Gene, Gary F, and Clark,

Gene
let's remember the influential book by Ogden and Richards, The Meaning of Meaning (1923), which brought discussion of Peirce to a wider audience over many following decades. It was Lady Welby's influence on Ogden that brought Peirce into the discussion, using quotes from Peirce's letters to Lady Welby.


Yes.  That's the important point.  Ogden was also the translator
of Wittgenstein's Tractatus.  That meant that Lady Welby's influence
extended to that circle -- which included Frank Ramsey, who had read
and cited Peirce's work.

Wittgenstein credited Ramsey as the one who led him to recognize
the "grave errors" in the Tractatus.  Ramsey's tragic accident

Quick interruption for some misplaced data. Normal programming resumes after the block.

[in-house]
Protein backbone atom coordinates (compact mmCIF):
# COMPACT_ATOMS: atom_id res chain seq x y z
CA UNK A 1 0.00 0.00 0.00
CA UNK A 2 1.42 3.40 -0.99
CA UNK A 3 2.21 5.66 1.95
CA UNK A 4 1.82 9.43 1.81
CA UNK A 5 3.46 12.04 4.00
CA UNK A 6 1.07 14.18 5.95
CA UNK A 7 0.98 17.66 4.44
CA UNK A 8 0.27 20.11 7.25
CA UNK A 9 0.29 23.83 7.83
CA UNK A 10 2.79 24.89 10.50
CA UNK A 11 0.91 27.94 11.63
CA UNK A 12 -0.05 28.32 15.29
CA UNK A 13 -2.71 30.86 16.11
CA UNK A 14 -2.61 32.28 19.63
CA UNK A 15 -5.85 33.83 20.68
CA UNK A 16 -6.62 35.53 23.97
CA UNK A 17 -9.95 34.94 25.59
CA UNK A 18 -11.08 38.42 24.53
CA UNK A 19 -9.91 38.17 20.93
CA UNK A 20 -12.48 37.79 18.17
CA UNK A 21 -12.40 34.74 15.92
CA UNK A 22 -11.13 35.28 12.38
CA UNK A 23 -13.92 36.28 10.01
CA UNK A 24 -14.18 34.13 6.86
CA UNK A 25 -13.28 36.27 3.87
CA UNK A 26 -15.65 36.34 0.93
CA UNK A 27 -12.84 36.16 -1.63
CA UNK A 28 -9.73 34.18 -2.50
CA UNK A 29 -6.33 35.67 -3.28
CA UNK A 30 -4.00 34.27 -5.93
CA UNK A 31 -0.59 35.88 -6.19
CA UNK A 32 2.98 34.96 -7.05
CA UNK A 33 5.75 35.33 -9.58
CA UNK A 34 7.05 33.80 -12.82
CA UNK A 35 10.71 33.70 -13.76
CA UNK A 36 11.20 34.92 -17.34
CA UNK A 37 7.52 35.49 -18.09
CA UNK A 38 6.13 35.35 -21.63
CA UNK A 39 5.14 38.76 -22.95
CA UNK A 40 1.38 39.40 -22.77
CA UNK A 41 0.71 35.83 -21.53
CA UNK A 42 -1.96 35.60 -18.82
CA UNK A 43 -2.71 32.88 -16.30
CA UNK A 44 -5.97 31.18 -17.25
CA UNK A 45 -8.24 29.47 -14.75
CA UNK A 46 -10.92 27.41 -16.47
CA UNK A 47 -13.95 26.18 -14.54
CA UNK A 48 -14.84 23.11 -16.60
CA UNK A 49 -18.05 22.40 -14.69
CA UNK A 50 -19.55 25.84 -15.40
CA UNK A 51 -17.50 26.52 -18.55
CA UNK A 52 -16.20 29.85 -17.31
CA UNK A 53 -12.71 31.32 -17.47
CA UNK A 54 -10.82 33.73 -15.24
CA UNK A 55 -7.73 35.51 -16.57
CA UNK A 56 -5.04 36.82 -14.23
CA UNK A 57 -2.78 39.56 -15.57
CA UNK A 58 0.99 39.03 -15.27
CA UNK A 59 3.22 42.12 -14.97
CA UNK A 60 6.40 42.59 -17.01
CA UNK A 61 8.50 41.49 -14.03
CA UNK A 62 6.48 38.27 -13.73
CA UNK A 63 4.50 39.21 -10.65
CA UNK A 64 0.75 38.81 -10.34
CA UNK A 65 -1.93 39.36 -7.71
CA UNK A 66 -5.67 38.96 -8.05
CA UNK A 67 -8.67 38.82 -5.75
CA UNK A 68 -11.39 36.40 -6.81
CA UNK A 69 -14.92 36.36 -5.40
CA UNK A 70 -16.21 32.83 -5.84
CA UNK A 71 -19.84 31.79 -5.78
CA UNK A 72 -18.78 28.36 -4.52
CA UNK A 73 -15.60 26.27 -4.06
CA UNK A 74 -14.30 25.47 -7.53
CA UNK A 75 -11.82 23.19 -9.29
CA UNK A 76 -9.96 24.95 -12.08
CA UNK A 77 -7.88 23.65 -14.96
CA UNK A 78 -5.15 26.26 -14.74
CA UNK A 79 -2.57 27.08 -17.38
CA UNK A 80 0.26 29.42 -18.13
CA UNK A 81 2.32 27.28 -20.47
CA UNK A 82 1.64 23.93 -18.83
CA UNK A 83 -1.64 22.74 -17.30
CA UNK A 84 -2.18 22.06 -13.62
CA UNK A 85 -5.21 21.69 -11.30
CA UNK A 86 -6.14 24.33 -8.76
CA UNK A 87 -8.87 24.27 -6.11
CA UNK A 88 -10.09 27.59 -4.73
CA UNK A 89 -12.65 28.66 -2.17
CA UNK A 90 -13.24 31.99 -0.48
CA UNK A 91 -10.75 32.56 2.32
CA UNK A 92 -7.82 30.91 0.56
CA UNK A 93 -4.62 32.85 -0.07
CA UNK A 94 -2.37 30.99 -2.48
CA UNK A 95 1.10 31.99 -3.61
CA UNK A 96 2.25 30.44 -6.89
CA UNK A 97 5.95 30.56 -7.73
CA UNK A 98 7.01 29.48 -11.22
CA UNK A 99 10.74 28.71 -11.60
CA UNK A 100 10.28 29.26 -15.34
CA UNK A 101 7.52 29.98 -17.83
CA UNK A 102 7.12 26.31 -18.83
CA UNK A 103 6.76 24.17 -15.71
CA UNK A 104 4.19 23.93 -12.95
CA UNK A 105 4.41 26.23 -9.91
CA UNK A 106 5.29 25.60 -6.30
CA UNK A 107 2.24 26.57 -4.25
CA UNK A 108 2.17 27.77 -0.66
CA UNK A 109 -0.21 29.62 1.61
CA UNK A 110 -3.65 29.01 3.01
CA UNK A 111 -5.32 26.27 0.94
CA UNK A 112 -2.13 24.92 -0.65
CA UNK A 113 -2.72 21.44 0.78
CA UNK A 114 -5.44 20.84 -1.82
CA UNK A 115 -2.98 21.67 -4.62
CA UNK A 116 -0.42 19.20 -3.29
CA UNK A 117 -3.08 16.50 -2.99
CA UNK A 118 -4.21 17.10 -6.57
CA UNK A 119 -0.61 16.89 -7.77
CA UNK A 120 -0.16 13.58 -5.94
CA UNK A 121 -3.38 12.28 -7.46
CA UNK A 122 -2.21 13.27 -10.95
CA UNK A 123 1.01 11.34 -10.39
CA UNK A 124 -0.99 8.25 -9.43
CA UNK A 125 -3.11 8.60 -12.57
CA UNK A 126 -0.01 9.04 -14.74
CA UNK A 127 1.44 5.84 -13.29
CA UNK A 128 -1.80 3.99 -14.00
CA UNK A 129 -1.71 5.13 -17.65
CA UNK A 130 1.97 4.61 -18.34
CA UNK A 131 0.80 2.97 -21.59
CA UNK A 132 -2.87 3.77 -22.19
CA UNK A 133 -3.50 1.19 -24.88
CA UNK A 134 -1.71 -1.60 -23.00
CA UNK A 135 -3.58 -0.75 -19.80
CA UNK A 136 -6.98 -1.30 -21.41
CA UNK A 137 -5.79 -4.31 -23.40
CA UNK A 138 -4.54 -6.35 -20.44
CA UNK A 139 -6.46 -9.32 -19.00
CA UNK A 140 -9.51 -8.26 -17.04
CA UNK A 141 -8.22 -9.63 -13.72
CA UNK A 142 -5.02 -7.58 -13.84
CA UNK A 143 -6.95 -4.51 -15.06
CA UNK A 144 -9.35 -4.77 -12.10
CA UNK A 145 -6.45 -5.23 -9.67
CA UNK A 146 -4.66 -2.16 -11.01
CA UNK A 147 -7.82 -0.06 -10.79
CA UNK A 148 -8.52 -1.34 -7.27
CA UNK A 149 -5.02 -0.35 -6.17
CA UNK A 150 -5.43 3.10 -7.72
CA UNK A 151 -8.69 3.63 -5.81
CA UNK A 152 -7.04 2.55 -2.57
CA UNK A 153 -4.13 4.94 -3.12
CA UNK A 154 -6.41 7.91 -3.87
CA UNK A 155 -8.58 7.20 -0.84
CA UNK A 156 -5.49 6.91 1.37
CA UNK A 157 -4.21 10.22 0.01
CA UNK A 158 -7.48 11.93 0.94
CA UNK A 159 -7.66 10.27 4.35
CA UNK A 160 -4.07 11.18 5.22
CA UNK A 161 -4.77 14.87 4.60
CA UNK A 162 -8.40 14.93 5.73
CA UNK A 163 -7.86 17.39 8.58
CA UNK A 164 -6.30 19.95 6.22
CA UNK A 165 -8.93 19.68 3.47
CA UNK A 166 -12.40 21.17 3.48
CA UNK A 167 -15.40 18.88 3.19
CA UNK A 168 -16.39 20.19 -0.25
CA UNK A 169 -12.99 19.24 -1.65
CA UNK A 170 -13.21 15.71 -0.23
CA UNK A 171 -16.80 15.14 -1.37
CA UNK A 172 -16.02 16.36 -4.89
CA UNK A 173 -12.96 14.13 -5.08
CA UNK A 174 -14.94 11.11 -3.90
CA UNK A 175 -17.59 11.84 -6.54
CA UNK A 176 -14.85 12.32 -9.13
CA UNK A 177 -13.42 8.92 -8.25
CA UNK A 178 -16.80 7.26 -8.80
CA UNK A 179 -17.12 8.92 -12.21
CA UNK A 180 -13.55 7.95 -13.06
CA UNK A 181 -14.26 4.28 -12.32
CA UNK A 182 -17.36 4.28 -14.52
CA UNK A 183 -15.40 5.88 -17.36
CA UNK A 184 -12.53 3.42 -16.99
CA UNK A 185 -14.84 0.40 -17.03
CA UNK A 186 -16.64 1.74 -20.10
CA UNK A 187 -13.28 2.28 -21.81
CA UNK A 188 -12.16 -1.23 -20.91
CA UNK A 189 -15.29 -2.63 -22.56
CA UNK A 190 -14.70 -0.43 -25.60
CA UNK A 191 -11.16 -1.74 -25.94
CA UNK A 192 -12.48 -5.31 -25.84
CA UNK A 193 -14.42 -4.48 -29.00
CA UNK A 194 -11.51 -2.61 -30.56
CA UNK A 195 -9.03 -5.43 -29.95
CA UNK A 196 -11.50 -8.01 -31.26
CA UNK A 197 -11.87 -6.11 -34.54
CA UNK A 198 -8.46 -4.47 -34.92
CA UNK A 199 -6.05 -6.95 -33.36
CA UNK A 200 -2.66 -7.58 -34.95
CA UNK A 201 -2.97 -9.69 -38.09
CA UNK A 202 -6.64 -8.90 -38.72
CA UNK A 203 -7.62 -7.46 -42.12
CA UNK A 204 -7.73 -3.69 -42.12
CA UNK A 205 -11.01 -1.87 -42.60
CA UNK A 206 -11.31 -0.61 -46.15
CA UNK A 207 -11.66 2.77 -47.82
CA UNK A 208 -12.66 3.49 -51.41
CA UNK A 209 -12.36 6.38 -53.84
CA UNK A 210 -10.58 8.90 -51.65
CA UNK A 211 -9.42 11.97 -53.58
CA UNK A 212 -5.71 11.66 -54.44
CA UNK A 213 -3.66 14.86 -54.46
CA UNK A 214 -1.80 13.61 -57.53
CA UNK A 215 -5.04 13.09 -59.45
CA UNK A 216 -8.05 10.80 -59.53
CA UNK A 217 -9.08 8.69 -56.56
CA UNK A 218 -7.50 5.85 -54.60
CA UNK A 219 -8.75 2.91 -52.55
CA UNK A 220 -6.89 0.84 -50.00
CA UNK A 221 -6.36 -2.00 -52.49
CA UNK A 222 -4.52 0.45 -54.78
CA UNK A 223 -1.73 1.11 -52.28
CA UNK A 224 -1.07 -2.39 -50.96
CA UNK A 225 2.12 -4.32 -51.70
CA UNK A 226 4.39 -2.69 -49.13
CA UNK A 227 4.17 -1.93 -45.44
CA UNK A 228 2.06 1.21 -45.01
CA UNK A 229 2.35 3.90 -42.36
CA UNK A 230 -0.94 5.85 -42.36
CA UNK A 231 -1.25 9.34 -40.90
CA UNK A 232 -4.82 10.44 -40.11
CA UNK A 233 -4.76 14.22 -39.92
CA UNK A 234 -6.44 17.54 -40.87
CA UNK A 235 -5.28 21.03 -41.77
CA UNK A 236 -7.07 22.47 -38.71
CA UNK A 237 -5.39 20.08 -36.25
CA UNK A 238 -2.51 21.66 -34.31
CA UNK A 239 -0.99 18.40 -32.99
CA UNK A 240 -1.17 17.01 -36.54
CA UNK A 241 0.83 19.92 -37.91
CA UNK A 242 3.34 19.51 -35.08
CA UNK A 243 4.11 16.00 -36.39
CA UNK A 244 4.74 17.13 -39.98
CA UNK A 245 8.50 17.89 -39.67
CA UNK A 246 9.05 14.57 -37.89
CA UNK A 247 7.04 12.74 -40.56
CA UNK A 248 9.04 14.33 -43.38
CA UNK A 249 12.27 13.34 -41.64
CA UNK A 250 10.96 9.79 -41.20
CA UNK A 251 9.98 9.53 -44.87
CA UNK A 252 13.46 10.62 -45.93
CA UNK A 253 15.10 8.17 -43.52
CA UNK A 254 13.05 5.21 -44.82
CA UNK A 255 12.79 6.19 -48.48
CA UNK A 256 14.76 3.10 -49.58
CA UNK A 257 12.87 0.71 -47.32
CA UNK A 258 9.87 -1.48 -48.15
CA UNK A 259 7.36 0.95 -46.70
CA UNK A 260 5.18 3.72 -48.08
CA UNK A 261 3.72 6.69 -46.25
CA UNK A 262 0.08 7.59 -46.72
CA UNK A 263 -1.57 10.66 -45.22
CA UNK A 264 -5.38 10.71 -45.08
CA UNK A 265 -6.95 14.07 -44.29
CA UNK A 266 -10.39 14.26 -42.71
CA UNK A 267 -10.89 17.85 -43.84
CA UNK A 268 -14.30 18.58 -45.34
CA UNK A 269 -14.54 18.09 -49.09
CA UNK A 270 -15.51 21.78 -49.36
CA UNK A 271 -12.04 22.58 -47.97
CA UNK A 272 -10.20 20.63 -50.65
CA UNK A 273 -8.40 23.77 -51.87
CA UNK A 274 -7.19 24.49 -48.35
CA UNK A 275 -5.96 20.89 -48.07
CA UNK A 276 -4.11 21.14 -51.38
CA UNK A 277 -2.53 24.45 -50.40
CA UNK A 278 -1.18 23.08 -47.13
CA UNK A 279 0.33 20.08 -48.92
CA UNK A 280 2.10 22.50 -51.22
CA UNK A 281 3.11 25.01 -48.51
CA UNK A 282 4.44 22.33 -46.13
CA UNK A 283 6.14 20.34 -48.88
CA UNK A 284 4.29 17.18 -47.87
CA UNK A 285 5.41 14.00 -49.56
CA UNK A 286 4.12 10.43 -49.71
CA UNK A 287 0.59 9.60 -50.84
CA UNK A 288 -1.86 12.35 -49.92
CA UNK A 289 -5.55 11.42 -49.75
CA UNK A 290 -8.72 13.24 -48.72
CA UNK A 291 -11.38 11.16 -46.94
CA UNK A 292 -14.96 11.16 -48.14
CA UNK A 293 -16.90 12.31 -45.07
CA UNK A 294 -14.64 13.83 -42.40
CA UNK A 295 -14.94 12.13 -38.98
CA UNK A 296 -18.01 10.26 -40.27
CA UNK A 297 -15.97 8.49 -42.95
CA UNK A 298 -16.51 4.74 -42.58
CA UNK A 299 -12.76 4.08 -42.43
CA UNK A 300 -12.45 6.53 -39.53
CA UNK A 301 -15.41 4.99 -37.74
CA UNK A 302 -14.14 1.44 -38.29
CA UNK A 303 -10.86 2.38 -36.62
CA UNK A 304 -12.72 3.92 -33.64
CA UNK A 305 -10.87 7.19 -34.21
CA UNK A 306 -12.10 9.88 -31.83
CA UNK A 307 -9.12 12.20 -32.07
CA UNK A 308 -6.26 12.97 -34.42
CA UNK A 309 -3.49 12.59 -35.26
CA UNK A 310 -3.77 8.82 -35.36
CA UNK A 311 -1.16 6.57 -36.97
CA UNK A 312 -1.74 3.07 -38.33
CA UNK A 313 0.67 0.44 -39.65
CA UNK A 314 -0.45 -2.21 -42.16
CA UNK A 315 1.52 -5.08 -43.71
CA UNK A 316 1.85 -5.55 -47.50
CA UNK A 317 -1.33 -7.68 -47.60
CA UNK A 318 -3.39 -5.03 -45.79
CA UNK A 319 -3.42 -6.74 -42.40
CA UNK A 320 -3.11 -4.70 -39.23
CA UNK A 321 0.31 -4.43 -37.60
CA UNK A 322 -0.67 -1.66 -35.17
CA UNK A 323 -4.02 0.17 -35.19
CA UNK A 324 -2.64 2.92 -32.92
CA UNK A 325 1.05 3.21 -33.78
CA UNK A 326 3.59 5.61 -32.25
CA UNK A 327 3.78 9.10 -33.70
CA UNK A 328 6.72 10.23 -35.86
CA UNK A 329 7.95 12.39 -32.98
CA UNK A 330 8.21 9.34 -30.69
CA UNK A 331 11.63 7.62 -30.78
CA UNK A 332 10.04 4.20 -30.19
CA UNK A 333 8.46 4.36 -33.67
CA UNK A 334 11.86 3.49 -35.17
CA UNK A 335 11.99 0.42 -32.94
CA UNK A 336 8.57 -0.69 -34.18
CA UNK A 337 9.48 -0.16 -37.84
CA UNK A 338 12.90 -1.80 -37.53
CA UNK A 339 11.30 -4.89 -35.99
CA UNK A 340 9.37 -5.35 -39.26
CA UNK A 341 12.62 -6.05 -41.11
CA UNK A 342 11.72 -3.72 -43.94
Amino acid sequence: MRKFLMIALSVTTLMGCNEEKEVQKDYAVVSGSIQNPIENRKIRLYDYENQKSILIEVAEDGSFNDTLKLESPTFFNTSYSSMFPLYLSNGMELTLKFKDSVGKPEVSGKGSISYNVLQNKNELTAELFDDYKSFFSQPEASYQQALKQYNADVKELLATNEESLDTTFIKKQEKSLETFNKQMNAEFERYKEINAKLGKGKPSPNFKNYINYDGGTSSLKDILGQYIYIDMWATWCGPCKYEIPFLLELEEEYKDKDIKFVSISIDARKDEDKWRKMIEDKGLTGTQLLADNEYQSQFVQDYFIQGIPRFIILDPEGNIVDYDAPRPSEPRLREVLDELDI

was a disaster for philosophy.

Gary
There is also a phenomenological side to Peirce’s semeiotic as
revealed in the Welby letters, but despite the subject line,
we haven’t really considered that in this thread …

Clark
a rut philosophy fell into during the move to linguistic analysis
during much of the 20th century. Missing these more general cases
in preference to ordinary language.

Yes.  If Ramsey had lived, he might have promoted Peirce's ideas
as the foundation for 20th c logic and philosophy.  I blame Russell,
Carnap, and Quine for promoting Frege's very narrow vision instead
of Peirce's much broader and deeper foundation.

I develop those ideas in the article "Signs, Processes, and Language
Games":  http://jfsowa.com/pubs/signproc.pdf

John
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